In addition, streamlining processes for travellers can also help to limit congestion and improve the overall experience, including reducing paperwork requirements and implementing pre-clearance programmes.
Crucially, the legacy processes and technologies used to roster staff across the industry mean planners require significant time to input new information and rearrange schedules throughout the day.
These schedules then need to be distributed to teams and individuals in the field, with new changes often communicated via telephone to ensure they are received and acted upon. These activities are continual and happen while planners are also addressing the intricacies of the working day, such as staff illness, holidays, or certification problems.
Passengers enter the departure hall using facial recognition at Xiaoshan International Airport in Hangzhou, China. Credit: CFOTO/Future Publishing/Getty Images
Dynamic problems need dynamic solutions
Dynamic scheduling and rostering, in contrast, are technology led-approaches that allow these manual tasks to be intelligently managed, allowing planners to ensure they have the right resources available and focus on providing a more efficient service delivery for their teams.
In practical terms, mobile staff can be deployed much more effectively than when manual legacy processes are used, ensuring their skills are better utilised, and they are working to full capacity.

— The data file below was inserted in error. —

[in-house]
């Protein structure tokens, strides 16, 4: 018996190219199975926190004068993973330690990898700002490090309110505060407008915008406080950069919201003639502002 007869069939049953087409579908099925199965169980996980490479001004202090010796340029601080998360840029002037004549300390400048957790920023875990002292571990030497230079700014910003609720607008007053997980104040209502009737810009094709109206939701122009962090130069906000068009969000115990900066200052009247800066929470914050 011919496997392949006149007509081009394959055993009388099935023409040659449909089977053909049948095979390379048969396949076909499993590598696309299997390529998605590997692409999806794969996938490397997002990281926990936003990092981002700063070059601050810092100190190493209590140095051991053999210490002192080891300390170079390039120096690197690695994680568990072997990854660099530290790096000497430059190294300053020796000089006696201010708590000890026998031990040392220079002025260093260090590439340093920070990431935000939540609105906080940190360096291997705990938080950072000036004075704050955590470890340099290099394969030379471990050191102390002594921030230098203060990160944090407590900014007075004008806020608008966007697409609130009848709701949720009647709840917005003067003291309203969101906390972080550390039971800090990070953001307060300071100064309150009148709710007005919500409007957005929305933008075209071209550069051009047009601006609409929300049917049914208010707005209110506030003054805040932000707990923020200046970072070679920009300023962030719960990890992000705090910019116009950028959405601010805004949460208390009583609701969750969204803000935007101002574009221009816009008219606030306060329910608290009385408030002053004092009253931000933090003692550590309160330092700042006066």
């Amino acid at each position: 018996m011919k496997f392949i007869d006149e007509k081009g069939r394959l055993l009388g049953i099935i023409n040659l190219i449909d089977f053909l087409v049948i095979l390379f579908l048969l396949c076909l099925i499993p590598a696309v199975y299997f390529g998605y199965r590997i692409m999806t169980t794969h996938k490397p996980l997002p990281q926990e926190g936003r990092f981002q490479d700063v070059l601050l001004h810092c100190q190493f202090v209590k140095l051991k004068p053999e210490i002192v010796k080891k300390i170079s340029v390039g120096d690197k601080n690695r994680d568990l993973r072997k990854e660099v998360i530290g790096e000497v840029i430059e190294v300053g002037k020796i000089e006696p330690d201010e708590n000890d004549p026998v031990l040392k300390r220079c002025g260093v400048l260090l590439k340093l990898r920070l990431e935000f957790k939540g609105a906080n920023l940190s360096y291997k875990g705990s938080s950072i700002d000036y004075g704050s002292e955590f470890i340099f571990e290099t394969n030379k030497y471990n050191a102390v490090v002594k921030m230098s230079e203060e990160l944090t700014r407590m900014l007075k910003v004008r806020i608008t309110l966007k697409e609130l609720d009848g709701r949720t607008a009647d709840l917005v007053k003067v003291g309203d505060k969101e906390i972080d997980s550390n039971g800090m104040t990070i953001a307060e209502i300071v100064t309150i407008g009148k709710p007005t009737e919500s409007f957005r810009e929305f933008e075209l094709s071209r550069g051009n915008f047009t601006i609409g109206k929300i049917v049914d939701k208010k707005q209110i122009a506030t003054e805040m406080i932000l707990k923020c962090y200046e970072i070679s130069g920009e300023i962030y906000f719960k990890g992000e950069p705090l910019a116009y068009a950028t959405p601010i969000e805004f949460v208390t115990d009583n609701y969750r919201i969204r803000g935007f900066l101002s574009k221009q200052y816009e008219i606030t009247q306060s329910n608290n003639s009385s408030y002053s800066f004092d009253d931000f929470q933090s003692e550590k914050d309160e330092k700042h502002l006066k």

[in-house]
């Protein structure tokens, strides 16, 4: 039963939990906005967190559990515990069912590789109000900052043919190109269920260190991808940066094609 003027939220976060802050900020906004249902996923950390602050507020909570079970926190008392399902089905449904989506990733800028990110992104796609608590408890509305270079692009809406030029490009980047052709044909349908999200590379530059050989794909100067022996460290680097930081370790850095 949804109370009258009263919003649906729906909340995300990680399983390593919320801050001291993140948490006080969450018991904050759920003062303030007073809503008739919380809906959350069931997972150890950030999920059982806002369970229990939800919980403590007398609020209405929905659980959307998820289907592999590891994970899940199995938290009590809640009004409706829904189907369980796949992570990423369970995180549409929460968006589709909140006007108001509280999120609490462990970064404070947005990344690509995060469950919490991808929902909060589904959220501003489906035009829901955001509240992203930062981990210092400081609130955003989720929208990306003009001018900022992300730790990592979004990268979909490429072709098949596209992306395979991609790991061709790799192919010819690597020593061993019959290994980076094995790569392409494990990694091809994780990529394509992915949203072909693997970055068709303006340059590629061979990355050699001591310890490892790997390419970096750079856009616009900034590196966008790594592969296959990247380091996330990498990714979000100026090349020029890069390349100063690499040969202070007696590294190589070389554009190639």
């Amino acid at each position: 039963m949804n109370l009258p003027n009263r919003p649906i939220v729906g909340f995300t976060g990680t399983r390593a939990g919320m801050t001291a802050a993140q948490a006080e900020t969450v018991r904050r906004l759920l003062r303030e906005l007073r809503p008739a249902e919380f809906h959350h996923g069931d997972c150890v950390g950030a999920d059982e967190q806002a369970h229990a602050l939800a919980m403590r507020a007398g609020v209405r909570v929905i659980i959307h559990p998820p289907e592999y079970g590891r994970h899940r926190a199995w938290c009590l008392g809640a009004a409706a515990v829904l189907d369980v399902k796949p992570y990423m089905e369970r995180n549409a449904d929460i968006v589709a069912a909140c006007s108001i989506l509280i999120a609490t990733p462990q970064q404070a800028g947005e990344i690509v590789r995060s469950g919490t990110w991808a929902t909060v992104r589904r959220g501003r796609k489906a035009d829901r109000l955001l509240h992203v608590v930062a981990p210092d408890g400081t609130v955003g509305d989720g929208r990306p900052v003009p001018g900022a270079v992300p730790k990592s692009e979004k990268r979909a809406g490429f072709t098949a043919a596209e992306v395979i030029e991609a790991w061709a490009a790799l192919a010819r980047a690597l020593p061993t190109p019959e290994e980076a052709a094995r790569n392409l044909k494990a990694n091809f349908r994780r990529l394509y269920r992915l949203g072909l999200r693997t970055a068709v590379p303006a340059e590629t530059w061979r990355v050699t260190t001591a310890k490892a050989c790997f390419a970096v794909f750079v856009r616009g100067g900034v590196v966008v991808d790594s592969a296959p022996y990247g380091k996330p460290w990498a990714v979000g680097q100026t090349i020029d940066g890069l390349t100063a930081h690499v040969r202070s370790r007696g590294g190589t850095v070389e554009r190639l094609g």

Armed with this insight and agility, management can make more informed decisions about where to deploy staff – an ability which is particularly useful when unexpected challenges arise or operational uncertainty throws pre-planned arrangements into doubt.
For the staff members themselves, using smarter rostering and dynamic scheduling software provides full visibility of their work patterns and tasks, together with accurate and timely notifications should any changes occur. As their shift takes place they can update their job status, which is reflected in the scheduling insight and workflow data provided to planners, resulting in a virtuous cycle of planning and reporting.
Mobile staff can be deployed much more effectively than when manual legacy processes are used.
The result is that when staff are rostered on for a shift, they spend more time doing work that meets current requirements and are given tasks that are appropriate to their skillset, certifications, and experience.
As the travel industry gears up for a busy summer, the pressures created by recovering passenger numbers and continuing staff shortages will continue to test existing processes and technologies.
Looking further ahead, building more efficient and intelligent systems, particularly those used at border crossings and customs checks, will be vital to ensuring that safety and security can be assured.
At the same time, industry stakeholders can ensure that they focus on one of the most important contemporary issues driving consumer behaviour – boosting the quality of the experience.
Travellers pass through automated passport border control gates at Heathrow Airport. Credit: 1000 Words/Shutterstock